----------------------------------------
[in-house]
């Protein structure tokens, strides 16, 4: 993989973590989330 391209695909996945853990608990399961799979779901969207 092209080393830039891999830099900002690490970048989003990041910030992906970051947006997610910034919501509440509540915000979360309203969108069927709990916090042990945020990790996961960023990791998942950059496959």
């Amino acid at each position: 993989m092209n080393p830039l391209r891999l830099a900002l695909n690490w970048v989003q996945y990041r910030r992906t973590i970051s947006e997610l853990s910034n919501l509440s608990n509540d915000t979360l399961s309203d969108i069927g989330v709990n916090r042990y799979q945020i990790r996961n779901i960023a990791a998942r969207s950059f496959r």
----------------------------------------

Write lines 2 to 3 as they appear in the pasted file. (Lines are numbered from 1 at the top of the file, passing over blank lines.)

């Protein structure tokens, strides 16, 4: 993989973590989330 391209695909996945853990608990399961799979779901969207 092209080393830039891999830099900002690490970048989003990041910030992906970051947006997610910034919501509440509540915000979360309203969108069927709990916090042990945020990790996961960023990791998942950059496959």
């Amino acid at each position: 993989m092209n080393p830039l391209r891999l830099a900002l695909n690490w970048v989003q996945y990041r910030r992906t973590i970051s947006e997610l853990s910034n919501l509440s608990n509540d915000t979360l399961s309203d969108i069927g989330v709990n916090r042990y799979q945020i990790r996961n779901i960023a990791a998942r969207s950059f496959r």